Charles Borromeo was the Archbishop of Milan from 1564 to 1584 and a cardinal of the Catholic Church, and has been made so by his uncle, Pope Pius IV, in 1560. He was a key figure in the counter-Reformation movement alongside Phillip Neri and St Ignatius of Loyola (coincidentally St Ignatius is my favourite church in Rome, or at least one of them). I had the pleasure in August of spending a Sunday morning in Hull, where I decided to go to a Catholic church rather than throw caution to the wind and go to the beautiful Minster.

St Charles Borromeo, Hull

From a rather unassuming exterior, perhaps a hallmark of Hull buildings outside of the Old Town or Queen Victoria Square, the interior is something of a miracle. With beautiful features, a resplendent altar and I believe the part above the altar is called an apse. This for me was a glorious explosion of colour and a lovely depiction of the dove of peace.

Saint Charles Borromeo Catholic Church is the mother church for the city of Kingston-Upon-Hull. From out of this community grew all the other parishes in the city which were created as the Catholic population multiplied and expanded.

Built in 1829 it is the oldest post-Reformation Catholic Church in the diocese of Middlesbrough. It is also Grade 1 listed. It was recently included in Elena Curti’s book, ‘Fifty Catholic Churches to See Before You Die’ which explores some of the great architectural treasures of our nation.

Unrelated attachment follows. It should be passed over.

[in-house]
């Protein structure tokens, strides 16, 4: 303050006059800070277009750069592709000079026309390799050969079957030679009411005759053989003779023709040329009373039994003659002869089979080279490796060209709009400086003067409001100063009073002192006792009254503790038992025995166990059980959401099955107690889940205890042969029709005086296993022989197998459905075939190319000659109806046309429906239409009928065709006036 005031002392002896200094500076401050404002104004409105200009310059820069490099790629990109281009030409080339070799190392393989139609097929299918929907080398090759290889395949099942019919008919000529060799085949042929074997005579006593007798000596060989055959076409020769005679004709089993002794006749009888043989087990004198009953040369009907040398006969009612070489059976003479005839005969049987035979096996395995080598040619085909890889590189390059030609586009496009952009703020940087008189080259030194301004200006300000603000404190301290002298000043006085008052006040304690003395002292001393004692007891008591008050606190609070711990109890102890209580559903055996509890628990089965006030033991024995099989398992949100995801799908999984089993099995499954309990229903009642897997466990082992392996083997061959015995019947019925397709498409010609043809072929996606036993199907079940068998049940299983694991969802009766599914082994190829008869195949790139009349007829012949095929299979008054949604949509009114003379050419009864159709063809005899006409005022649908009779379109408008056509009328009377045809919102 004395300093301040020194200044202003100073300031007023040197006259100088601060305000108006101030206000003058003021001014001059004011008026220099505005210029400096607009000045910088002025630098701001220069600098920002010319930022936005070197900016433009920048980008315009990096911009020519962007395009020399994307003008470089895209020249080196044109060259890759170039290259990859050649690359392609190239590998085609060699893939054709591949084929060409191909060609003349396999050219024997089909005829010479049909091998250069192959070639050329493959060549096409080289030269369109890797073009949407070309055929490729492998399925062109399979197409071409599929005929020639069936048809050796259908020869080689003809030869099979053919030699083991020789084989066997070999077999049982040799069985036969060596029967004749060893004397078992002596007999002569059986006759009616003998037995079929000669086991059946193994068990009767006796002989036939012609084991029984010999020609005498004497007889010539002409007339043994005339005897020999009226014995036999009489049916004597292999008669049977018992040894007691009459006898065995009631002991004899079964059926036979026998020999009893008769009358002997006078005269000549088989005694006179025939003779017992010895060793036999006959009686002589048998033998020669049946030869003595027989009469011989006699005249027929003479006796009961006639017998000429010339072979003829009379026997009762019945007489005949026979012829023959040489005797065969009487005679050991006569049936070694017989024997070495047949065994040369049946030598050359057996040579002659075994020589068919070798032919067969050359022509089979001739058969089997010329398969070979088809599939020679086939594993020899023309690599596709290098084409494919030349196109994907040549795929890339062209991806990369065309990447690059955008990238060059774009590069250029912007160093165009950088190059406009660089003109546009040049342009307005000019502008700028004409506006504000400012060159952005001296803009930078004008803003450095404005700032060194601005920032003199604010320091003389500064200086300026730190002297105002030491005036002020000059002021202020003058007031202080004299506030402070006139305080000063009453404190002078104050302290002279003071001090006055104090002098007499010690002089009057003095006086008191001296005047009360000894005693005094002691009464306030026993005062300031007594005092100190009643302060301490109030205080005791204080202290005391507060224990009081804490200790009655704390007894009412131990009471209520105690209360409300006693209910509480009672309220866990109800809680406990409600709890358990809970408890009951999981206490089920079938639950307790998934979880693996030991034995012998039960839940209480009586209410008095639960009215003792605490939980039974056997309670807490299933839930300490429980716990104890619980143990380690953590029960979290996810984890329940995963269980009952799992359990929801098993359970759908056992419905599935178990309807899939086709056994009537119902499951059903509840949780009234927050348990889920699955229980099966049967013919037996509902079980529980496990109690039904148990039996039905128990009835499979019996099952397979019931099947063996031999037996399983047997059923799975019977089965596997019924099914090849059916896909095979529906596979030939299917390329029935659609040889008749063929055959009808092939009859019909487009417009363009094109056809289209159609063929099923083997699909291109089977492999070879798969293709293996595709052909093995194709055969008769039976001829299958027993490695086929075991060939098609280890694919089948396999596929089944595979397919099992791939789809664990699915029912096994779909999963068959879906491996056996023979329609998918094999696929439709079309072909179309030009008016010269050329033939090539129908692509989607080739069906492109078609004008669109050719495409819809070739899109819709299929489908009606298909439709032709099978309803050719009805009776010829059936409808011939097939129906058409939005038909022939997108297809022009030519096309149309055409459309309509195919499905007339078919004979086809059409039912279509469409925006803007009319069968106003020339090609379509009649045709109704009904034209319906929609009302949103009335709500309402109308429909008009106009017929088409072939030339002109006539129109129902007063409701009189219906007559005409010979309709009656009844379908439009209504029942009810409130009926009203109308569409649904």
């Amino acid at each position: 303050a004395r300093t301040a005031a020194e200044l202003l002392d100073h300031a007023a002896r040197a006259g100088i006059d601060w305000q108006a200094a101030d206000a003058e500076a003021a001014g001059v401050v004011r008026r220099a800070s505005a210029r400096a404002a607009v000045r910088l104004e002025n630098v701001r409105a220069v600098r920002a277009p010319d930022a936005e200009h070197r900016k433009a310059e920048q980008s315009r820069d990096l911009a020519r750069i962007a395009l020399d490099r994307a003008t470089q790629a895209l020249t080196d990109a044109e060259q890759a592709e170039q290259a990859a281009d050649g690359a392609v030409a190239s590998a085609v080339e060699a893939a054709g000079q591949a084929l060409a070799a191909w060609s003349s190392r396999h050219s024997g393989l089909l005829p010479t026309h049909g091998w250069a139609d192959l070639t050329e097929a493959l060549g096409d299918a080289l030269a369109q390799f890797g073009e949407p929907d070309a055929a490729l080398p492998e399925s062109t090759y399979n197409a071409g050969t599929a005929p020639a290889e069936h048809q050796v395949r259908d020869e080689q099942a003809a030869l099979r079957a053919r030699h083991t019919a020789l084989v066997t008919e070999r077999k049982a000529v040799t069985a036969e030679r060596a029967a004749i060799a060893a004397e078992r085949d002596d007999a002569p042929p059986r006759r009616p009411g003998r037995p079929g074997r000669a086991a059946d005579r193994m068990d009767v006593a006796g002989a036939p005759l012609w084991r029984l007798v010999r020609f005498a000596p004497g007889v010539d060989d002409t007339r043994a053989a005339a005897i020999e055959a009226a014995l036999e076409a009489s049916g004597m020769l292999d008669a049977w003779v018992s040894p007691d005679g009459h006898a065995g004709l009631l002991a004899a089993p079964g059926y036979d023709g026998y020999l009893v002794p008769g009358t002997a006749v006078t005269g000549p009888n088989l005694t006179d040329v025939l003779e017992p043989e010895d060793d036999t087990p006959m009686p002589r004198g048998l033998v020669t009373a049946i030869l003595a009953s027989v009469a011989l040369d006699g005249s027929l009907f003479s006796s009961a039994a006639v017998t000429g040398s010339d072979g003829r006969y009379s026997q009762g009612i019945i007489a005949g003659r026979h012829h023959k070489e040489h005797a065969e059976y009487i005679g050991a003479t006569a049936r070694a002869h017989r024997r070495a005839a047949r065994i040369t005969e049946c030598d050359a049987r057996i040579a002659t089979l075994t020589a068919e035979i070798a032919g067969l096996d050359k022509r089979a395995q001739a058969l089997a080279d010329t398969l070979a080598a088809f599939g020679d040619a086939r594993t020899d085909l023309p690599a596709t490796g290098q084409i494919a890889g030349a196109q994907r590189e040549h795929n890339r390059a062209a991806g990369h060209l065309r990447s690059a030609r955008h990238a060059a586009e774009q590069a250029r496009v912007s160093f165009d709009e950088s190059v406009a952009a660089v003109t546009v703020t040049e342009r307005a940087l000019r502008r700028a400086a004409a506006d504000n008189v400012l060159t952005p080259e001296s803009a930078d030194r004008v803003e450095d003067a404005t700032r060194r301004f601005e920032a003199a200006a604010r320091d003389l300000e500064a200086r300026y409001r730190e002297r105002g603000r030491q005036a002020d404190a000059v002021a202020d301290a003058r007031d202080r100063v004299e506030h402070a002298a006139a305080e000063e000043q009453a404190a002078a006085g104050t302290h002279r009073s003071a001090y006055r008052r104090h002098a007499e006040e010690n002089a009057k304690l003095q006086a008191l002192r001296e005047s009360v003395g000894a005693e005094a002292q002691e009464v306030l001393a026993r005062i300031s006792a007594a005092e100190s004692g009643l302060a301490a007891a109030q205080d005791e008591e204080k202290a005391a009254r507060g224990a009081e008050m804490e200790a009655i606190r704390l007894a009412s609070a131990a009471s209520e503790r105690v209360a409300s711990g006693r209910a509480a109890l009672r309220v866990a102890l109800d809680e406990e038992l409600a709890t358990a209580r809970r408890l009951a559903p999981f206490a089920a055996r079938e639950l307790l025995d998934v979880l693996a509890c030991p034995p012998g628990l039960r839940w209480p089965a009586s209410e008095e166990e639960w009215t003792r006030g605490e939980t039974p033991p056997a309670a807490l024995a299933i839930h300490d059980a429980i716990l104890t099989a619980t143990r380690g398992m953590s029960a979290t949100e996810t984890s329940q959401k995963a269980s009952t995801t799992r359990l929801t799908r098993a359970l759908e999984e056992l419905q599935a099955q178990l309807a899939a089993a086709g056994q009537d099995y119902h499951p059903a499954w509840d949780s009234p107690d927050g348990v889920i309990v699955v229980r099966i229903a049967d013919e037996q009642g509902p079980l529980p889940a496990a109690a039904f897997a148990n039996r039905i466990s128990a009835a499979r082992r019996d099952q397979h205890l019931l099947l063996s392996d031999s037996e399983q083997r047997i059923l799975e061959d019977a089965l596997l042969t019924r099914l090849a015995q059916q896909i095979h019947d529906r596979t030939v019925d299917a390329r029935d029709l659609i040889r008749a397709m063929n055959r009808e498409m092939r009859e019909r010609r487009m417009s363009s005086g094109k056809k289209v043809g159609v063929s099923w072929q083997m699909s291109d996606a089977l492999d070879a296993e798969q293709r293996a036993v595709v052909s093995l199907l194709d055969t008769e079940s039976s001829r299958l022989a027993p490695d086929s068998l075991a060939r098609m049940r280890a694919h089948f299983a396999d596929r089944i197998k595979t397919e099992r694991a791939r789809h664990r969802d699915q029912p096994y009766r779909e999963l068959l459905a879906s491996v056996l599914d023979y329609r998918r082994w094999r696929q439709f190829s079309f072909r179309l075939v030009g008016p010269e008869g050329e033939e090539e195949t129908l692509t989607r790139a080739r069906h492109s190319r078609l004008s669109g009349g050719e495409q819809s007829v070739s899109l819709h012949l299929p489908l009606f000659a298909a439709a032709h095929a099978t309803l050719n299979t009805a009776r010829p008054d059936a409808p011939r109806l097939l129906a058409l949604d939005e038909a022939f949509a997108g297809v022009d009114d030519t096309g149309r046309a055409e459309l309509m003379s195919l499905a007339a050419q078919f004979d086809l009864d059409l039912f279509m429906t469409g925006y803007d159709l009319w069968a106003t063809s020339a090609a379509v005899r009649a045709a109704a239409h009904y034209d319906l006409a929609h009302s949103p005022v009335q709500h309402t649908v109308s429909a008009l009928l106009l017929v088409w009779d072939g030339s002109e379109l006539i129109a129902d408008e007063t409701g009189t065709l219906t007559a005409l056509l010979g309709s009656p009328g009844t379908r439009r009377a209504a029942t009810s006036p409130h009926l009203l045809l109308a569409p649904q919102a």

The present church was built in 1829. However, the church as it is seen today is really due to the work carried out in the late nineteenth century under the direction of Canon William Sullivan. St Charles Hull

Mass times at the time of writing are Sunday 10am and 6.30pm. I would encourage you to visit this lovely church, in the centre of Hull and near the wonderful Hop and Vine pub. I had a great time and was able to see some beautiful art and sculptures.

Its origins go back to 1779 and to chapels in Posterngate, destroyed in the Gordon Riots, and to North Street (1799). The present church was built in 1829 (architect John Earle), widened in 1835 (architect JJ Scholes), and substantially altered in 1894 (architects Smith Brodrick and Lowther). The mission/parish was known in its earlier phases as Saints Peter and Anne and then Saint Augustine. Middlesborough Diocese